For Immediate Release
Bill Wolfe (609) 397-4861; Kirsten Stade (202) 265-7337
Radioactive Wells Pose Bigger Risks in New Jersey
Hundreds of Thousands Exposed Daily to Rad Levels Many Times over Safety Limits
TRENTON, N.J. - Radioactivity levels in state drinking water wells are much higher
than previously known and at-risk wells cover a bigger slice of the
Garden State, according to agency documents released today by Public
Employees for Environmental Responsibility (PEER). Despite significant
adverse public health implications of the findings, the state has not
taken steps to alert or protect affected populations.
occurring radiation has long been a known presence in New Jersey's well
water. But, according to new scientific findings presented at the May
7, 2010 meeting of the state Drinking Water Quality Institute (DWQI),
the extent and depth of radioactivity levels are grounds for renewed
- Official "Private Well Testing Act" data show that
10.7% of wells in the coastal plain violate the drinking water Maximum
Contaminant Level (MCL) for gross alpha (i.e., radiological
contaminants). Levels in excess of 30 times the MCL have been reported;
- Additional health risks in Northern New Jersey due to uranium are now being discovered; and
treatment system for gross alpha from radium is NOT effective in
treating risk for uranium. Thus, homeowners who install certain
treatment systems incorrectly think they are protected, when they are
not protected if uranium is the source of radiation in their well water.
A February 2009 DWQI report estimated that more than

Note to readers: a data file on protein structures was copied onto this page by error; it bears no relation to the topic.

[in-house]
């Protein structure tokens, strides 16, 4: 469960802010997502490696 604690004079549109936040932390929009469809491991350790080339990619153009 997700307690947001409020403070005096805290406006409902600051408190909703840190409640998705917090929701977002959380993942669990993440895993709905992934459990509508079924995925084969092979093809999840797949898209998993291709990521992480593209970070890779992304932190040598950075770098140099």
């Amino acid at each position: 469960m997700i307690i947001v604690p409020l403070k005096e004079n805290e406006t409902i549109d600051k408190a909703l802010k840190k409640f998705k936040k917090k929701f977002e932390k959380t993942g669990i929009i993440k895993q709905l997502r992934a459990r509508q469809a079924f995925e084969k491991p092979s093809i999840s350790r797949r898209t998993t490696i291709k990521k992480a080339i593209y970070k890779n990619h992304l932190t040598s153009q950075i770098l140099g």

211,000 people are exposed to an individual cancer risk which is 600
times the acceptable risk level. DWQI recommended that the state adopt a
drinking water MCL for radon 222 but it was not acted upon and no
follow-up action is scheduled.
"The state should not be sitting
on this information. Officials need to warn affected homeowners now
that they may need treatment systems or that they have the wrong
systems," stated New Jersey PEER Director Bill Wolfe, noting 13 other
key drinking water protections recommended at the May 7th DWQI meeting
were also orphaned by the Christie administration. "This is yet another
instance where supposed regulatory reform becomes regulatory retreat,
leaving the public unprotected from dangers that the government is
supposed to address."
Under state law individual homeowners are
notified about their well contamination readings only upon sale of the
property, otherwise individual well data is confidential. In addition,
there is only routine regional testing for gross alpha in the 12
southern and central New Jersey counties. In order to track gross alpha
from uranium decay, which is being detected in northern counties, new
regulations are required.
"Homeowners should not require lead
suits to go to their wells," Wolfe added. "The state needs to take
affirmative steps to change laws and rules so that excess radiation is
no longer an accepted side effect in our drinking water."
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